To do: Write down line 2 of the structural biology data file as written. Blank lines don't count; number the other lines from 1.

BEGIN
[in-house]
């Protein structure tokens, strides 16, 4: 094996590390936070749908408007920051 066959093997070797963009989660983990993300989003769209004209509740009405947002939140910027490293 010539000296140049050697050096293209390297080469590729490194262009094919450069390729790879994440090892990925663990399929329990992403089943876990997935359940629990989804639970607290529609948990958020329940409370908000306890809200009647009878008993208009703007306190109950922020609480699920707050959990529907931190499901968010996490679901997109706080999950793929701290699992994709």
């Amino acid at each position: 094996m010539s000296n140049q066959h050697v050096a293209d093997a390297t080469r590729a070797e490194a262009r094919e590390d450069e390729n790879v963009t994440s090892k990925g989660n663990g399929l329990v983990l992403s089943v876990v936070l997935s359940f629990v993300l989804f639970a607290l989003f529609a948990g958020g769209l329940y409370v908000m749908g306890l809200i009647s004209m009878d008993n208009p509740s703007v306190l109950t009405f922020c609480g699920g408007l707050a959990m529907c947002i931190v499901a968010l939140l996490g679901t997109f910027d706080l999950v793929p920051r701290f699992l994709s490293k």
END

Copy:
């Protein structure tokens, strides 16, 4: 094996590390936070749908408007920051 066959093997070797963009989660983990993300989003769209004209509740009405947002939140910027490293 010539000296140049050697050096293209390297080469590729490194262009094919450069390729790879994440090892990925663990399929329990992403089943876990997935359940629990989804639970607290529609948990958020329940409370908000306890809200009647009878008993208009703007306190109950922020609480699920707050959990529907931190499901968010996490679901997109706080999950793929701290699992994709």